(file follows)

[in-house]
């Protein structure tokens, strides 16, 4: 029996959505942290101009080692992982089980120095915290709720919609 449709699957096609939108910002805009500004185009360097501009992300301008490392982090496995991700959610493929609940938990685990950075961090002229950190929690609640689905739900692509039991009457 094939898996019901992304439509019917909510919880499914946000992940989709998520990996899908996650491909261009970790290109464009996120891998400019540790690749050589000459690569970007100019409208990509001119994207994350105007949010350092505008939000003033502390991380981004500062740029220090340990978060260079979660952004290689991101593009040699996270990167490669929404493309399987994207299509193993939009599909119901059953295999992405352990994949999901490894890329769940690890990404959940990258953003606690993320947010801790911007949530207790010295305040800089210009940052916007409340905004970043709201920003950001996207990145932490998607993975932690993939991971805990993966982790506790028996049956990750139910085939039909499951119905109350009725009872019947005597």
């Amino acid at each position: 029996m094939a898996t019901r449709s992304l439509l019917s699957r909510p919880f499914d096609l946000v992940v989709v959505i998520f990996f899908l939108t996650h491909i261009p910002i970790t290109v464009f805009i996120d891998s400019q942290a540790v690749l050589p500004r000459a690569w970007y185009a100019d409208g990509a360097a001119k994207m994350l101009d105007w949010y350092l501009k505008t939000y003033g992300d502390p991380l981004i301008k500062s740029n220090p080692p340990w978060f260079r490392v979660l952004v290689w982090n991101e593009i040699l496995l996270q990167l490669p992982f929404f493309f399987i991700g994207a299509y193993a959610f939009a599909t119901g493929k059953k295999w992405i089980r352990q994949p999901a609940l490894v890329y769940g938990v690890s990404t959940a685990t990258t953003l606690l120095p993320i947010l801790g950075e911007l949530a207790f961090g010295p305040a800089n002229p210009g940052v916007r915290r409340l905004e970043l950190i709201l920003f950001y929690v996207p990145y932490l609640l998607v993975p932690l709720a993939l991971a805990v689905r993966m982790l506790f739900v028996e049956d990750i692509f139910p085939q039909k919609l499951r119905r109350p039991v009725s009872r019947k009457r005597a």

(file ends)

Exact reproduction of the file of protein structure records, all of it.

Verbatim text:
[in-house]
């Protein structure tokens, strides 16, 4: 029996959505942290101009080692992982089980120095915290709720919609 449709699957096609939108910002805009500004185009360097501009992300301008490392982090496995991700959610493929609940938990685990950075961090002229950190929690609640689905739900692509039991009457 094939898996019901992304439509019917909510919880499914946000992940989709998520990996899908996650491909261009970790290109464009996120891998400019540790690749050589000459690569970007100019409208990509001119994207994350105007949010350092505008939000003033502390991380981004500062740029220090340990978060260079979660952004290689991101593009040699996270990167490669929404493309399987994207299509193993939009599909119901059953295999992405352990994949999901490894890329769940690890990404959940990258953003606690993320947010801790911007949530207790010295305040800089210009940052916007409340905004970043709201920003950001996207990145932490998607993975932690993939991971805990993966982790506790028996049956990750139910085939039909499951119905109350009725009872019947005597």
């Amino acid at each position: 029996m094939a898996t019901r449709s992304l439509l019917s699957r909510p919880f499914d096609l946000v992940v989709v959505i998520f990996f899908l939108t996650h491909i261009p910002i970790t290109v464009f805009i996120d891998s400019q942290a540790v690749l050589p500004r000459a690569w970007y185009a100019d409208g990509a360097a001119k994207m994350l101009d105007w949010y350092l501009k505008t939000y003033g992300d502390p991380l981004i301008k500062s740029n220090p080692p340990w978060f260079r490392v979660l952004v290689w982090n991101e593009i040699l496995l996270q990167l490669p992982f929404f493309f399987i991700g994207a299509y193993a959610f939009a599909t119901g493929k059953k295999w992405i089980r352990q994949p999901a609940l490894v890329y769940g938990v690890s990404t959940a685990t990258t953003l606690l120095p993320i947010l801790g950075e911007l949530a207790f961090g010295p305040a800089n002229p210009g940052v916007r915290r409340l905004e970043l950190i709201l920003f950001y929690v996207p990145y932490l609640l998607v993975p932690l709720a993939l991971a805990v689905r993966m982790l506790f739900v028996e049956d990750i692509f139910p085939q039909k919609l499951r119905r109350p039991v009725s009872r019947k009457r005597a």